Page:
November 19, 2011
Having bought a Ridgid oscillating belt / spindle sander and building my sanding station to house it, I thought my sanding woes were a thing of the past. Not so, as it seems I still need a stationary belt sander. A larger stationary belt sander is a future project I want to do, but in the meantime I have developed a very reasonable temporary solution and that is the focus of this article.
I use the Ridgid mainly as a spindle sander and although it's very fast and easy to put the belt sander attachment on, it only works in the vertical position and more often I need a belt in the horizontal position. I've occasionally used my hand-held belt sander for this - just flipping it over, laying it on the bench with the trigger switch locked on and holding it with one hand while I sand an object with the other. This is good for one or two small pieces, but for more extensive use, it is less than ideal and somewhat dangerous.
So, I thought it over and worked out a few ideas on how I could make a simple platform for this purpose. Main design points are that it holds the sander securely and be convenient to use - no tools needed to put the sander in or take it out. It would have to be relatively small for tabletop use and easy storage. Also, it would be a plus if it could be quickly converted from horizontal belt position to vertical, for accurate 90 degree sanding.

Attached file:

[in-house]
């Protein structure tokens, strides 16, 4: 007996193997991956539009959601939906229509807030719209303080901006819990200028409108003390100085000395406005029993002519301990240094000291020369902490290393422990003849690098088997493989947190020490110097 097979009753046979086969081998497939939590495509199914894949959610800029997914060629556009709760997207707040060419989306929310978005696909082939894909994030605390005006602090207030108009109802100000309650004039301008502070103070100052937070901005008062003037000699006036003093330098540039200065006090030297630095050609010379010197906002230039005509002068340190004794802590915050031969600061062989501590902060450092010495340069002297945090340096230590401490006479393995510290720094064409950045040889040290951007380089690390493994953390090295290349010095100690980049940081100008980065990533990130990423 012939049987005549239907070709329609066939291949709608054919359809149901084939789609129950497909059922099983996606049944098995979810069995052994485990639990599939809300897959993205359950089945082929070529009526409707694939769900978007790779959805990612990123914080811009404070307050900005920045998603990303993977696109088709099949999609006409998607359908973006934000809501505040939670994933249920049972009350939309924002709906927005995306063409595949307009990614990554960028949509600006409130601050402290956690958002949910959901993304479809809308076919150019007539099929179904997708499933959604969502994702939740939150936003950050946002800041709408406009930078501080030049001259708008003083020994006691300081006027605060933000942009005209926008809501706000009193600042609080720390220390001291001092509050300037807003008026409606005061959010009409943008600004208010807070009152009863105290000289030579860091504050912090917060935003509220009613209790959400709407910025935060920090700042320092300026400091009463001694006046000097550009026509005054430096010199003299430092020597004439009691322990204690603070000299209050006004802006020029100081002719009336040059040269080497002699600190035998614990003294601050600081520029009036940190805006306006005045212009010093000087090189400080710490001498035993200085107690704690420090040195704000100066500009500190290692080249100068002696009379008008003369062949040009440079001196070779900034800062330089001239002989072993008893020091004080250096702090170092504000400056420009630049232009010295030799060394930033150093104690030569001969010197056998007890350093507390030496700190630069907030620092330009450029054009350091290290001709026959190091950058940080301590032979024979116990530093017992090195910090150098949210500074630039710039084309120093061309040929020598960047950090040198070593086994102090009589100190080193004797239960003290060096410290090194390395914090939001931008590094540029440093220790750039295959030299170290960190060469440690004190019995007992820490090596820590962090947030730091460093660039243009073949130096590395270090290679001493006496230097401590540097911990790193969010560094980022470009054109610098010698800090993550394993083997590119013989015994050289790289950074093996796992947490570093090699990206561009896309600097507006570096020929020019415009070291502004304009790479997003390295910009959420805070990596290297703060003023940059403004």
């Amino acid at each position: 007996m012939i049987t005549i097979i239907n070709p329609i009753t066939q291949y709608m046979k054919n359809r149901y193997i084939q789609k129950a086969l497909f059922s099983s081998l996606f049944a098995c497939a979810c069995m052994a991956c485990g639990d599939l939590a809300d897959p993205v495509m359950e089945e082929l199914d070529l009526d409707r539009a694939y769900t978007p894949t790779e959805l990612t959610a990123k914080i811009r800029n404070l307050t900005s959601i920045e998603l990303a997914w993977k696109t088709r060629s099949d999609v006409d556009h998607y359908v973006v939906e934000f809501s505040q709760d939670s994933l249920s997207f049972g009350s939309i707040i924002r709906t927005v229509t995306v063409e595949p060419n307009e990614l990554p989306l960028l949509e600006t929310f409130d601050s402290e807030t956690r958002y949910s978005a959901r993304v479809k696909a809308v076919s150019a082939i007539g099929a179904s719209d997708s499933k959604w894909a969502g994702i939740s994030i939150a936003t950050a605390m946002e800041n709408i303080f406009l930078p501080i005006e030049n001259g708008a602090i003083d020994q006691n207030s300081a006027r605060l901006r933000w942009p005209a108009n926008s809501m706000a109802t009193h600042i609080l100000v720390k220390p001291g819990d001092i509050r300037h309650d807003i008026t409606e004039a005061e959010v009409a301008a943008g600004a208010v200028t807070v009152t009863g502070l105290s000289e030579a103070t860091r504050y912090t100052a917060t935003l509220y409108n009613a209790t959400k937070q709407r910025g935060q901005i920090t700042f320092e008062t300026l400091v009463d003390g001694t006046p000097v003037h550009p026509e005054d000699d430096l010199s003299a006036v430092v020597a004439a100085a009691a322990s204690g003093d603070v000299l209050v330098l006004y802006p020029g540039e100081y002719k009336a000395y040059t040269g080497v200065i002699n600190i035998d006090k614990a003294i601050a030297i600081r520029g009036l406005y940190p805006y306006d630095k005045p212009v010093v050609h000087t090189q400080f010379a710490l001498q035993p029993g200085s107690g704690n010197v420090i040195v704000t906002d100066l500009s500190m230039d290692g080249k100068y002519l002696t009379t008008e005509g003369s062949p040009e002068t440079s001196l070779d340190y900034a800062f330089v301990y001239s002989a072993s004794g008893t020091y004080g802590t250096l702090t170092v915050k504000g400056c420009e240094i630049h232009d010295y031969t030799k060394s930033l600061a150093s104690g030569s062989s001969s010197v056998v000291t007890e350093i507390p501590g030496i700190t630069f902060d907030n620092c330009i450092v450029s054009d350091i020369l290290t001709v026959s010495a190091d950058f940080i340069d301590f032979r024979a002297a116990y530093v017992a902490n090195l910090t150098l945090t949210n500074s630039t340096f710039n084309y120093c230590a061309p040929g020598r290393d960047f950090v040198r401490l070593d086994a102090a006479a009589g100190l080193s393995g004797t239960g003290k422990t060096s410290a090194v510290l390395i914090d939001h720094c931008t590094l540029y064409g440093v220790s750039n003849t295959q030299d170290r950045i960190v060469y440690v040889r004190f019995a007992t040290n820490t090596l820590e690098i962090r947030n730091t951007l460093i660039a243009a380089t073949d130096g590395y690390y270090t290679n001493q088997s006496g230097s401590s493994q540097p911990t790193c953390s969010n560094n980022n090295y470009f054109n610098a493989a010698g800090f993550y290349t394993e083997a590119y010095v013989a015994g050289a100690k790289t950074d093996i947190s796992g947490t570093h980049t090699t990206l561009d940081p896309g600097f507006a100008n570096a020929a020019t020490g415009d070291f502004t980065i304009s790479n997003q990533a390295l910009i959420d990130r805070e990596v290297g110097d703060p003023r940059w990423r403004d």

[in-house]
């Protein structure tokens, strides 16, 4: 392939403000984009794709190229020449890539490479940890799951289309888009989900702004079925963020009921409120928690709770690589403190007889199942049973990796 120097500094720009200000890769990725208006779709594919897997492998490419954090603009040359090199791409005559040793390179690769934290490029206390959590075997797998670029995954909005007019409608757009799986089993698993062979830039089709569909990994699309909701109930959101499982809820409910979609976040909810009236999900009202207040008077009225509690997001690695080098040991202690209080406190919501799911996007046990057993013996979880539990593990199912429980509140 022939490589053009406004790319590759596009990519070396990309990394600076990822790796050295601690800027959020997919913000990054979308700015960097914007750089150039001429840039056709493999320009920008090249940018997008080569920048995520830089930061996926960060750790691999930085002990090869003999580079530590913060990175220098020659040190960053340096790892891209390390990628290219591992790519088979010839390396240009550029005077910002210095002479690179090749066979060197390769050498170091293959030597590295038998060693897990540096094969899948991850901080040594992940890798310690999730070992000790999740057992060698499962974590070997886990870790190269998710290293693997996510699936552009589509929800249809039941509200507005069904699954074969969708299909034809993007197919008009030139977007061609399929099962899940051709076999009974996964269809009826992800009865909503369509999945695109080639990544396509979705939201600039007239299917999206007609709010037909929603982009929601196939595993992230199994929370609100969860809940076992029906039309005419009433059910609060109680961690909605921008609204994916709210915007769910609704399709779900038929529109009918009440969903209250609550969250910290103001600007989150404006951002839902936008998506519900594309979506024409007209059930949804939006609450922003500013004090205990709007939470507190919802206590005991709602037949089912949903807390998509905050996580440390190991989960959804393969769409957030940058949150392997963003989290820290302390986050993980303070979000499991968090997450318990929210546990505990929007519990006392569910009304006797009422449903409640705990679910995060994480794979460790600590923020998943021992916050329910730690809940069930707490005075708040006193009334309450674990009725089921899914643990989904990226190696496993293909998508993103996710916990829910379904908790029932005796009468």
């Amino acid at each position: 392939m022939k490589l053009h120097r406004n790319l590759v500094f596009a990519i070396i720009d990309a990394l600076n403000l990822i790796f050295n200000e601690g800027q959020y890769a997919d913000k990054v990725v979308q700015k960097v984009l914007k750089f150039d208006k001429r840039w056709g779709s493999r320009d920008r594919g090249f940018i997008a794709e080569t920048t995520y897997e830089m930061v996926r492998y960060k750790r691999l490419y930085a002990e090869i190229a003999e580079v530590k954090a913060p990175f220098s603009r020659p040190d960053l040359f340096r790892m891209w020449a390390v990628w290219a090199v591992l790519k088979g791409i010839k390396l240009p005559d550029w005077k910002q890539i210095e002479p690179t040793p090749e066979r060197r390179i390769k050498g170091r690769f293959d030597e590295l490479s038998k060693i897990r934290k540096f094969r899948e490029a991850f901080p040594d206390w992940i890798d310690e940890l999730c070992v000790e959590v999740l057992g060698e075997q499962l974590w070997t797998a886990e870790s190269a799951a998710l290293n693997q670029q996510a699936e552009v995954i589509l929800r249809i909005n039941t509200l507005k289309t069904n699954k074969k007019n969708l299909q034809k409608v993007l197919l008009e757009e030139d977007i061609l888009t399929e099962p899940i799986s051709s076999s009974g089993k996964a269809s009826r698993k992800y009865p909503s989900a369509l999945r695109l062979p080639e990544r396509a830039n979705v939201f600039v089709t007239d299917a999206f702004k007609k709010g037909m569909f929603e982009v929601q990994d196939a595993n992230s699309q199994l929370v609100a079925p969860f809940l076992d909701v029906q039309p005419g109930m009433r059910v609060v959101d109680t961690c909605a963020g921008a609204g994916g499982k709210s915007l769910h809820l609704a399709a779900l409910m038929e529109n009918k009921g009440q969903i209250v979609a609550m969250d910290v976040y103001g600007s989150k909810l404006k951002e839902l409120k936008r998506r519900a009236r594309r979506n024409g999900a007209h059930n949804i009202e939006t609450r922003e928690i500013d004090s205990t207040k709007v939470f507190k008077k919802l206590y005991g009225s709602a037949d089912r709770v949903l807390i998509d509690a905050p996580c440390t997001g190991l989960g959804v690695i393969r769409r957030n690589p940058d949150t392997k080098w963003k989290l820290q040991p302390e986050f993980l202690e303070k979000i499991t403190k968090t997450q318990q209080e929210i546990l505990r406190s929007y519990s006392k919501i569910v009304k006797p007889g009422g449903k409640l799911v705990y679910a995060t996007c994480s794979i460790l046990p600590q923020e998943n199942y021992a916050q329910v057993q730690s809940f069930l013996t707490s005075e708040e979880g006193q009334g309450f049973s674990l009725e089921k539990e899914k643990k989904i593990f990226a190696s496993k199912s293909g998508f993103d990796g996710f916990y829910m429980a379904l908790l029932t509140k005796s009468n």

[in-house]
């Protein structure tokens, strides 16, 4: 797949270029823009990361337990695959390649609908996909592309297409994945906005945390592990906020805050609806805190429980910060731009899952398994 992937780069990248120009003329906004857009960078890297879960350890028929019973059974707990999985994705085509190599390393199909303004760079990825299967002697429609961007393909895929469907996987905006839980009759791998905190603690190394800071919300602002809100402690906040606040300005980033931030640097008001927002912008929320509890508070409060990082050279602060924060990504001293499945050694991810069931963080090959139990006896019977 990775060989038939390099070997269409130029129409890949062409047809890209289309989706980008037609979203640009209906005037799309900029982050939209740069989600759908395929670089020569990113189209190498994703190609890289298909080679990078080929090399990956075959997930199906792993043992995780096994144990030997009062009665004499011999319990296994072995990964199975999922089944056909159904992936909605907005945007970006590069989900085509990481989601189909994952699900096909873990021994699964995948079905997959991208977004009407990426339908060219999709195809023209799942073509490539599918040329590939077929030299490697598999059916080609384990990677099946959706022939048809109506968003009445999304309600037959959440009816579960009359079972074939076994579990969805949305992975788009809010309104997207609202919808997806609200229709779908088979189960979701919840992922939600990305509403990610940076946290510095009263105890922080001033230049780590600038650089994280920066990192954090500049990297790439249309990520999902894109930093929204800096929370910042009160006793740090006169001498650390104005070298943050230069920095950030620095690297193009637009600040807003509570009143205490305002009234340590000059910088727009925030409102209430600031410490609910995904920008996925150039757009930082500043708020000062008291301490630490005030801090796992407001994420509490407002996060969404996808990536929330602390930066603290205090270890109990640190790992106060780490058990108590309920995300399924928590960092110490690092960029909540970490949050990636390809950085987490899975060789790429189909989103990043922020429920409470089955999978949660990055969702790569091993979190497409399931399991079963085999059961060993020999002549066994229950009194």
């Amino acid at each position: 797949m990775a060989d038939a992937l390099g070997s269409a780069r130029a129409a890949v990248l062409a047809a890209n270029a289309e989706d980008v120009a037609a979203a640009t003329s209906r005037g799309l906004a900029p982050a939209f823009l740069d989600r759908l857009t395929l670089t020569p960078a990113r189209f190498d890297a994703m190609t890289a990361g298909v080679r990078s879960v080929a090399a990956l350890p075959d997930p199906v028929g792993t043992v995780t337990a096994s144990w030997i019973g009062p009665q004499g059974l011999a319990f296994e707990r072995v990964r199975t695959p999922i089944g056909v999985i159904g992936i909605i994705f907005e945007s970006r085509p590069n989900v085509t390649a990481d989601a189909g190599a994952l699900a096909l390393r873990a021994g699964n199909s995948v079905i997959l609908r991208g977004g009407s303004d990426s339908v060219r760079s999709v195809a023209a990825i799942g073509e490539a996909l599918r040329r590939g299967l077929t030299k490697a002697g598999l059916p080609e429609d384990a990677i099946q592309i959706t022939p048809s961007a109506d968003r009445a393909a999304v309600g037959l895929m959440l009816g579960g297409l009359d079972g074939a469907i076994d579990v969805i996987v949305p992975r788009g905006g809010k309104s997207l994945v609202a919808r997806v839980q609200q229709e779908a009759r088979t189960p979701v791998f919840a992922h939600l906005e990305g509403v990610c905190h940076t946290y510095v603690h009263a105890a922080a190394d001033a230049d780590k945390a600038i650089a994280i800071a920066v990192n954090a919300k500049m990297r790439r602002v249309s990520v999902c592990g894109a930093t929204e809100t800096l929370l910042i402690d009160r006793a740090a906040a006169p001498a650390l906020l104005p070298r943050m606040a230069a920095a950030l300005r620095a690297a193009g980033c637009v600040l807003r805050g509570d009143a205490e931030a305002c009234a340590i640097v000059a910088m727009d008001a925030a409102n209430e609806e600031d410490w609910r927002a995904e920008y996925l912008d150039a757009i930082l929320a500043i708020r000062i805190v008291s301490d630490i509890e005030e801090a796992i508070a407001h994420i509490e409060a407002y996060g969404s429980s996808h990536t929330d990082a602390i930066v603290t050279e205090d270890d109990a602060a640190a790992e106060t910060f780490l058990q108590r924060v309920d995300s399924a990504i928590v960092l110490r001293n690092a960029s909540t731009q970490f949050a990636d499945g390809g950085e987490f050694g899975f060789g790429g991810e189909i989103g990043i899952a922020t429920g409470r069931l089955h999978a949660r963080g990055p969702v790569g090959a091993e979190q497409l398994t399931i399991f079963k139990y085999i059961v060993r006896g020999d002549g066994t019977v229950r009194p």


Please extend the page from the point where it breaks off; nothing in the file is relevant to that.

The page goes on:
First I needed to get the measurements of the parts that I'd cut to clamp the sander in place. With the sander on its side, I set up two strips of plywood, one on the bottom of the sander and one on the top. I cut two spacers (arrows) to hold the strips parallel and clamped it around the sander:
I could then measure to cut a block of wood that holds the front handle:
And another for the back handle:
These will hold the sander in position, with the belt parallel to the table.
The next step was to cut two pieces of plywood the same size to make up the tables of the platform:
These are joined together with 3" butt hinges, just surface mounted with the barrels of the hinges in the gap.
The pieces of plywood are clamped at 90 degrees in order to position the sander so that the locations for the blocks can be marked:
The front handle holder is then glued in place:
I'm using my long reach clamp to hold it till the glue sets. I drill pilot holes and drive screws into the block from underneath.
The holder for the back handle is installed in the same way:
A vertical block is added (arrow) to mount the hold down clamp:
When I did the layout, I neglected to allow for the dust collection bag and had to notch the plywood (seen in the photo above) and deepen part of the groove in the rear handle holder:
A 1/4"x20 hanger bolt is screwed into the hold down block:
The hold down clamp arm is 1/2" plywood and held on the hanger bolt with a star knob and washer:
A screw is used to adjust the sander square to the other table:
With this, the sander can be adjusted so the belt is 90 degrees to the table when it's in the vertical position.
1/2" plywood blocks are added to the front handle holder to keep it in place:
These stop the sander from moving side to side.